As I entered the trading post in a small border reservation community I passed two Navajo youth leaning against the wall, one leg propped behind them for support. They wore black tee-shirts, one declaring “Indian Pride on the Rise,” the other showing a heavy metal rock group “Twisted Sister. ” Both wore high topped basketball shoes and hair free flowing to their shoulders. One spoke to me. “Hey, are you the lady who is talking to dropouts? You should talk to me. I’m a professional dropout. ” I did. And to many others. Their stories spoke of racial discrimination and rejection by teachers.
“The way I see it seems like the whites don’t want to get involved with the Indians. They think we’re bad. We drink. Our families drink. Dirty. Ugly. And the teachers don’t want to help us. They say, ‘Oh, no, there is Another Indian asking a question’ because they don’t understand. So we stopped asking questions. ” Their stories spoke of the importance and power of families and the Navajo culture.
“I go crazy worrying about my parents. They need me so us Navajo stick together. I feel kinda proud to be a Navajo. ” And their stories spoke of academic and social marginalization in their classes and schools. “It was just like they wanted to put us aside, us Indians.
They didn’t tell us nothing about careers or things to do after high school. They didn’t encourage us to go to college. They just took care of the White students. They just wanted to get rid of the Indians. ” This article is about these Navajo and Ute youth who leave high school. In mainstream research the phenomenon of “dropping out” is commonly defined as an issue of individual failure (see Note 2). Youth “fail,” either academically or socially, to make it through school. The problem exists not because of deficiencies in the schools but rather because of deficiencies in individuals and families.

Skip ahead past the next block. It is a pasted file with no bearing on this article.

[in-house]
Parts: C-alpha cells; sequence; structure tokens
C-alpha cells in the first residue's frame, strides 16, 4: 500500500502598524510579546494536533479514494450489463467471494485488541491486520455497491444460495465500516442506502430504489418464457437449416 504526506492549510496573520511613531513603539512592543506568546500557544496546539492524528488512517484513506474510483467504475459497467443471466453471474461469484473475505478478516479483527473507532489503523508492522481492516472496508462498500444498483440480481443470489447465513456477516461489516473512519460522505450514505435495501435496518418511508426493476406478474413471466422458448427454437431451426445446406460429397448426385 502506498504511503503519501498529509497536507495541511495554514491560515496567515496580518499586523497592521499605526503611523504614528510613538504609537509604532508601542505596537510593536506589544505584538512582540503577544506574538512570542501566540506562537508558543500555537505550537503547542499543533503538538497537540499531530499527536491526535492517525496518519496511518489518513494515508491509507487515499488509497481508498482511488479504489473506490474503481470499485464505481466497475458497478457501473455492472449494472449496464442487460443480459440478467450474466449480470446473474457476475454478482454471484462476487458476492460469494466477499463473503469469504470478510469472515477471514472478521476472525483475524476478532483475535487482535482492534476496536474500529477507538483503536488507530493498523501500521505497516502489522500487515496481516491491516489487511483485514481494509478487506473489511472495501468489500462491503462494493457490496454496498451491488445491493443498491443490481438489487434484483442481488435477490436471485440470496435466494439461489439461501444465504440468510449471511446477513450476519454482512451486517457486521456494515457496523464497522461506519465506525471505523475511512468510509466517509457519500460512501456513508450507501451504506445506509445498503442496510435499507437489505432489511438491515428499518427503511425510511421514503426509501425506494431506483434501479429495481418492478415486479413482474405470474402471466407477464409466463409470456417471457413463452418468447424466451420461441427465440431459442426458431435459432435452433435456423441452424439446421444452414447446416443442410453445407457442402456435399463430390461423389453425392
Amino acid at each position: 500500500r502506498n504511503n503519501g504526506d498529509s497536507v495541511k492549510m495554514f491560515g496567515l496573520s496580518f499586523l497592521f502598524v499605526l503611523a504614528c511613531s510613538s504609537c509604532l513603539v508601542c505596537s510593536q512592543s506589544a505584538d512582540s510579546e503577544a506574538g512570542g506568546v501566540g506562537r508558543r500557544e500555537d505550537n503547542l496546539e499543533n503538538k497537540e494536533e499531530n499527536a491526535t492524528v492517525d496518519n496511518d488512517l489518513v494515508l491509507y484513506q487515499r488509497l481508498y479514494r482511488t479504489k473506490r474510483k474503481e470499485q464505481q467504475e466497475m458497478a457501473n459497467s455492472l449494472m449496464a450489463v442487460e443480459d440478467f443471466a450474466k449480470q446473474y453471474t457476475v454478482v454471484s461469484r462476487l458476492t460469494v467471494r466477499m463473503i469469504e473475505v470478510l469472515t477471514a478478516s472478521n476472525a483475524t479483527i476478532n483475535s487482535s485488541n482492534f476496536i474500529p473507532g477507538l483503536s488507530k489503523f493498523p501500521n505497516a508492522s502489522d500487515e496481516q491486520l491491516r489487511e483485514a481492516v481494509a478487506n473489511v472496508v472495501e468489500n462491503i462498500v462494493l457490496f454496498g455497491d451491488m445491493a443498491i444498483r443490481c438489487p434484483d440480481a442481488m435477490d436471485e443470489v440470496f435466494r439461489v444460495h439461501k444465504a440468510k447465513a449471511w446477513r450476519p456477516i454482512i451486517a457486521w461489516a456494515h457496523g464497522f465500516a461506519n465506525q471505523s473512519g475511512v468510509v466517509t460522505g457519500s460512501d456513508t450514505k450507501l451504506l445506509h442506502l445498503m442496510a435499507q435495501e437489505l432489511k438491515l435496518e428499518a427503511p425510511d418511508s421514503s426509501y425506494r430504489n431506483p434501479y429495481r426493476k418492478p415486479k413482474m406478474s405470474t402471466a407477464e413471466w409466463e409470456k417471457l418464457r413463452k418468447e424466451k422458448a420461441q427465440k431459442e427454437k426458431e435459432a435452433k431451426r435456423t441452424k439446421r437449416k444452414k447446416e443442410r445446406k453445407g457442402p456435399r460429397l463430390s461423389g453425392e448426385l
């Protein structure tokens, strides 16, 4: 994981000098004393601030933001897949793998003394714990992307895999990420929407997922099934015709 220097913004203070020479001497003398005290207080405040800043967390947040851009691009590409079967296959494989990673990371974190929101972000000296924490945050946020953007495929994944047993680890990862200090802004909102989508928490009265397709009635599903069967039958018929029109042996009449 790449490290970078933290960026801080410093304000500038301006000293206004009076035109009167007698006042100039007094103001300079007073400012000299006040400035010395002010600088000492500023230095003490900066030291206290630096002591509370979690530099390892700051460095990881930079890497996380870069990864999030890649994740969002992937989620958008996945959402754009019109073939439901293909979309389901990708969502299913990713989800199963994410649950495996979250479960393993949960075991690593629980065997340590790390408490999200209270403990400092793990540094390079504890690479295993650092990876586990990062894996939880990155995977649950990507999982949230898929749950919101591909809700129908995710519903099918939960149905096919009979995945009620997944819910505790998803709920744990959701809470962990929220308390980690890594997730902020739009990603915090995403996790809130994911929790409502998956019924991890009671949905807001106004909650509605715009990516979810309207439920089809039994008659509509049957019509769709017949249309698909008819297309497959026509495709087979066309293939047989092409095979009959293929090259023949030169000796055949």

Youth who leave school are described as deviant, dysfunctional, or deficient because of individual, family, or community characteristics. Solutions reside on remediating or changing youth and families to better “fit in. ” After all, most youth do succeed in school, suggesting evidence of the school as an effective institution. This body of research ignores the barriers institutions themselves create for youth. Another line of research on dropouts has turned a critical eye towards the role the school and structural barriers play in creating the problem (see Note 3).
The research reported in this article follows this line of inquiry. A critical examination of the “place” of Navajo and Ute youth in their school and community reveals other reasons than just individual failure for “dropping out. ” Structural factors restricting opportunities, in effect, “fail” youth. The decision to leave school can then be seen, in part, as a rational response to irrelevant schooling, racism, restricted political, social and economic opportunities, and the desire to maintain a culturally distinct identity. There are many similarities between Indian and other kinds of dropouts.